“And I–are you listening at all?” Runa asked.
“Yes, yes, go on,” Beatrice said, nose-deep in her current project, which was a blouse she had been sewing for weeks. Or, trying to sew at least.
After a while, she came to accept the fact that there was simply no more studying to be done for the Priesthood Exam, and so she moved onto working full-time at her new hobby. Her Mom had helped her learn the basics of sewing and now she was working at it like she always does–with extreme interest and dedication. Sewing was supposed to be a relaxing, stress-relieving activity, but as usual, Beatrice worked far beyond the point she needed to.
It still wasn’t a very good blouse so far, but it was better to practice than to listen to the incessant chatter coming from the other girl in her apartment.
In a surprise twist, for the first time in years, Runa needed to be babysat this afternoon, so she came to Beatrice’s house to visit. It was more like just hanging out with a friend, as much as one could be friends with someone like Runa. The real reason she was here was that Balarand police officers had received reports of suspicious activities and were currently rummaging through Runa’s laboratory for signs of legal infractions (they were sure to find several).
Though Beatrice didn’t know if it was safer for her here. The protests outside were loud, and growing louder. The entire city was engulfed by tens of thousands of people marching and screaming for King Kline’s safety. It had lasted for days, the chants continuing long into the night.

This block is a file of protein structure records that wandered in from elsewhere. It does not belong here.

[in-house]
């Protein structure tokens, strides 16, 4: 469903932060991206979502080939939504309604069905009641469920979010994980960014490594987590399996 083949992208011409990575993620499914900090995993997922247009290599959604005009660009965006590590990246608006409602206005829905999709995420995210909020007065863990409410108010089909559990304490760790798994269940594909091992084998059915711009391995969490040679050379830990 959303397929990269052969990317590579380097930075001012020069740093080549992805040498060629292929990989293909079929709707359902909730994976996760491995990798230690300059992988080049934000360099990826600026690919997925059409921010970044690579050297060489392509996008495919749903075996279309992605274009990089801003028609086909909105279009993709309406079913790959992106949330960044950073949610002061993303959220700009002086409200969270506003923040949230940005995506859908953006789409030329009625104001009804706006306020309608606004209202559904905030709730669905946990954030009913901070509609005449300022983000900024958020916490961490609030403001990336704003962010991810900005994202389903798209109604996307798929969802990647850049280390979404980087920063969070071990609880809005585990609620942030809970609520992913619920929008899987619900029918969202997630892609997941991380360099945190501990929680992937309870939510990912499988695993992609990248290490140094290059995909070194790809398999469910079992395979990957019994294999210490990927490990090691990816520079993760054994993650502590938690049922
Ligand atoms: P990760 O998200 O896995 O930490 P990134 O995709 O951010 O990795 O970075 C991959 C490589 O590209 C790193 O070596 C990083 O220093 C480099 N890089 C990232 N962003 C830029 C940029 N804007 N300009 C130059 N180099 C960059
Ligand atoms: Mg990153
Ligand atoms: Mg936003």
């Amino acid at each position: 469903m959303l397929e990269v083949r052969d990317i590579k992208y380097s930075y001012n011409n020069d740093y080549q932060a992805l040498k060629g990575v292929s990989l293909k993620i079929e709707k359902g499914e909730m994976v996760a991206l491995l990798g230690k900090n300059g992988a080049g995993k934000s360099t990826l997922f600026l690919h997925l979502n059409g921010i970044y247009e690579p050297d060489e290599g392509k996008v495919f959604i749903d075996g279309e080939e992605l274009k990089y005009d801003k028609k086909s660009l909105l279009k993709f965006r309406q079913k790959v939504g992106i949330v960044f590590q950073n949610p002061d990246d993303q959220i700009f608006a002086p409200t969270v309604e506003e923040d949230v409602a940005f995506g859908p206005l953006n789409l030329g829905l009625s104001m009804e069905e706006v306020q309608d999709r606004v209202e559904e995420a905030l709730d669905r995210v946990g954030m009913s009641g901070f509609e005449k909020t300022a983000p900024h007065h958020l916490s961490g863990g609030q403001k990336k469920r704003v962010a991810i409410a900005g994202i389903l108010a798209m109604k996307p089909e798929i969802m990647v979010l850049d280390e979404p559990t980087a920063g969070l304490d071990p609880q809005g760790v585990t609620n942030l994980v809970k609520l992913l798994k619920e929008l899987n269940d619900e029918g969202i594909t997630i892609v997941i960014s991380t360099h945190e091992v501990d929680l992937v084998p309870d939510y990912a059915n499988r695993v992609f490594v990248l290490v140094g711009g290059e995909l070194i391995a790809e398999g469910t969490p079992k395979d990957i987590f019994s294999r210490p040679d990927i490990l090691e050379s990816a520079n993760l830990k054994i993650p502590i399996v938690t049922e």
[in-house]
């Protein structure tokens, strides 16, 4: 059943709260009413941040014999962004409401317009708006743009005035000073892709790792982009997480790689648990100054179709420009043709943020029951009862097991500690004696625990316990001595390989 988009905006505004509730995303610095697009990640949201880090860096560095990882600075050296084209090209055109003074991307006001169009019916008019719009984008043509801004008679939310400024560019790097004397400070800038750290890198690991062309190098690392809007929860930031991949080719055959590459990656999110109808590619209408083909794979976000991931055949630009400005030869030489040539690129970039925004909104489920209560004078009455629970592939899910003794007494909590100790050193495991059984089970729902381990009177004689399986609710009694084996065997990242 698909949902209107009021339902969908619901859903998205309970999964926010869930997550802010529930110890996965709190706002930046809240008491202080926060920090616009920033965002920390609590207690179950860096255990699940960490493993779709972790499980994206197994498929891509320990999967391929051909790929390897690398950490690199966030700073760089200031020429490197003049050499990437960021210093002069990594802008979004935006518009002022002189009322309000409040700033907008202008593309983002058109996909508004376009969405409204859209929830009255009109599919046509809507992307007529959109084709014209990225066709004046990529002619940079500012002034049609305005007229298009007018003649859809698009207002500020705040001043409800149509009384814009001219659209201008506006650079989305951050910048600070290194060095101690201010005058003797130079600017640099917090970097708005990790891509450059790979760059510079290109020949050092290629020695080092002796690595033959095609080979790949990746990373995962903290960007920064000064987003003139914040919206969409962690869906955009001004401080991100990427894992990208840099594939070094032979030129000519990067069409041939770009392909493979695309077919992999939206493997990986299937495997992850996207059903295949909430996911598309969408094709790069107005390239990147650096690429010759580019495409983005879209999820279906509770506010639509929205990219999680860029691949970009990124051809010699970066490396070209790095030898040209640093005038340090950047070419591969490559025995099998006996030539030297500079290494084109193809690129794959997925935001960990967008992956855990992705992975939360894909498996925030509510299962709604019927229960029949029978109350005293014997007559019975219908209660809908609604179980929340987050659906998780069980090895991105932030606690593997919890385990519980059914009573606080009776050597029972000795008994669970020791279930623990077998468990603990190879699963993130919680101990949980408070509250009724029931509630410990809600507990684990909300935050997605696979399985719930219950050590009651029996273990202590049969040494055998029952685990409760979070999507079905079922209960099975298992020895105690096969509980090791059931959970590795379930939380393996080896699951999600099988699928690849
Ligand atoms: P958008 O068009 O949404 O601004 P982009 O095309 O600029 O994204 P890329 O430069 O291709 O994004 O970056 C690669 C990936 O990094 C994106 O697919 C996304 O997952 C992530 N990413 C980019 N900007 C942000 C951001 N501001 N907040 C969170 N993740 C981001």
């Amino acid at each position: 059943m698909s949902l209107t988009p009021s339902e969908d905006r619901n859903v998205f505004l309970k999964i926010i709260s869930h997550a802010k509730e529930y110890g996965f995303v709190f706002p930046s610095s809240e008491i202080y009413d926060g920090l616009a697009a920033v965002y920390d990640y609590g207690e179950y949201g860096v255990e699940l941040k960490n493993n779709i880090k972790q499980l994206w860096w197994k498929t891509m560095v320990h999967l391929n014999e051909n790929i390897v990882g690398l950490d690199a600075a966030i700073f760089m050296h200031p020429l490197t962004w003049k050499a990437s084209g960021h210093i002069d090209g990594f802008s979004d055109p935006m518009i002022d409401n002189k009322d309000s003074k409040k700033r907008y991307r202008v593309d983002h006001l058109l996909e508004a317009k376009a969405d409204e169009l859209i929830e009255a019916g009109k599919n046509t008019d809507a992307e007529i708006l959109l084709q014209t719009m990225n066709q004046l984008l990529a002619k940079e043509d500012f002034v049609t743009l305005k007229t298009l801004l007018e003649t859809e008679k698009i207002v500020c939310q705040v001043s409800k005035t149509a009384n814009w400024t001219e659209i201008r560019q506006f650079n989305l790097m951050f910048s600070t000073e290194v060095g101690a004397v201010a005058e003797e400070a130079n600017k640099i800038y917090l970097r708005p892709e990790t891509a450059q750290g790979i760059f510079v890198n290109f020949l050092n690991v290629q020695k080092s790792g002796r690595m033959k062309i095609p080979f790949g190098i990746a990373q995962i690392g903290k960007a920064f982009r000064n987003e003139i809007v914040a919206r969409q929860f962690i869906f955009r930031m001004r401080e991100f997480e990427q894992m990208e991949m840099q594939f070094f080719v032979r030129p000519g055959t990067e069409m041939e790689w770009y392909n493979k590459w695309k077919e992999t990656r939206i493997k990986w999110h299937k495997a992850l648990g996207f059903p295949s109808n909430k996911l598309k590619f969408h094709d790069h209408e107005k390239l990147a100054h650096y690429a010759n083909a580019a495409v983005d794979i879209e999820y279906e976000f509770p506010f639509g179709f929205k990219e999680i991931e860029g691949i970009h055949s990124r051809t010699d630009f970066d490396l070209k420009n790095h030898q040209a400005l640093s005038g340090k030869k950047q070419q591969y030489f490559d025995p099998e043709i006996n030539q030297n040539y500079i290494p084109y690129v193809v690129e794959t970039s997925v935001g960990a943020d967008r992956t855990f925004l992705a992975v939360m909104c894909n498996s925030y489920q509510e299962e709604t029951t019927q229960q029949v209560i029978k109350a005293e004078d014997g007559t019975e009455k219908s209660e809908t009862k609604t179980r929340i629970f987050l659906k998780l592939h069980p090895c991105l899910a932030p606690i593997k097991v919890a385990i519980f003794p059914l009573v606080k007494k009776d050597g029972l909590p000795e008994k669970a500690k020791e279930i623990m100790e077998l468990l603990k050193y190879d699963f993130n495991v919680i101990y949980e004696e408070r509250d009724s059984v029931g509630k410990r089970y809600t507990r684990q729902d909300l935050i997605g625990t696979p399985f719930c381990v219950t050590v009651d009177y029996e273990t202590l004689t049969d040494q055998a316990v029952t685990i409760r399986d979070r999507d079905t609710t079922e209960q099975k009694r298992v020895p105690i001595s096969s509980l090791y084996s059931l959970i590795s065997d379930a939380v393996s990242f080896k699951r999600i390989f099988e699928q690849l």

But here they were, Runa and Beatrice, together like they were kids again. Dad was at work, and Mom was taking a nap, so it was just them, though Runa was currently occupied with her own, er, eccentricities.
“Well… I disposed of the most incriminating evidence,” Runa continued. “But I am fearful if they use any forensic techniques, like bringing in a priest to purify the residence. My soul crystals will be sure to resonate then. Perhaps telling you all this may be a poor decision, given your choice to become the enemy.”
“You were a junior priest too, for a while,” Beatrice said. “Don’t you remember?”
“Yes, until they caught on and threw me out to deprive me access to their sensitive information. The fiends.” She began rambling again.
Runa had been eleven years old and expelled for trying to instigate a rebellion using some group spells she had uncovered. That was her finest hour, hopefully for the rest of her life. That’s Beatrice she thought at the time, at least.
Beatrice’s new pursuit to become the highest-scoring new priest of all time, if she could help it, was going very well, so well that she had literally run out of things to study. For the first time in her life, she had not a single book to read that she thought might help her improve. At this rate, she would pass the Priesthood Exams with the highest marks in the history of the church. It may not have been a particularly notable achievement since one’s score was never revealed, but she wanted to impress the world anyway.
“…if I am caught, so that I will never be exposed. Is that okay with you?”
Darn it. She was hoping she didn’t have to listen. “Um, what was the question again?”
“Oh, never mind with you. You seem to be too fully integrated into the Priesthood Propaganda Project and the treachery of sewing to pay your old friend any mind.” Runa ruminated. “Say, it seems you have abandoned that incredibly beautiful woman from before, as well.”
She only just noticed? It had been literally two months.
“If you know her contact information, I would appreciate having it. I wish very much to court her. She would be a fitting subject for my Grand Experiment, indeed.”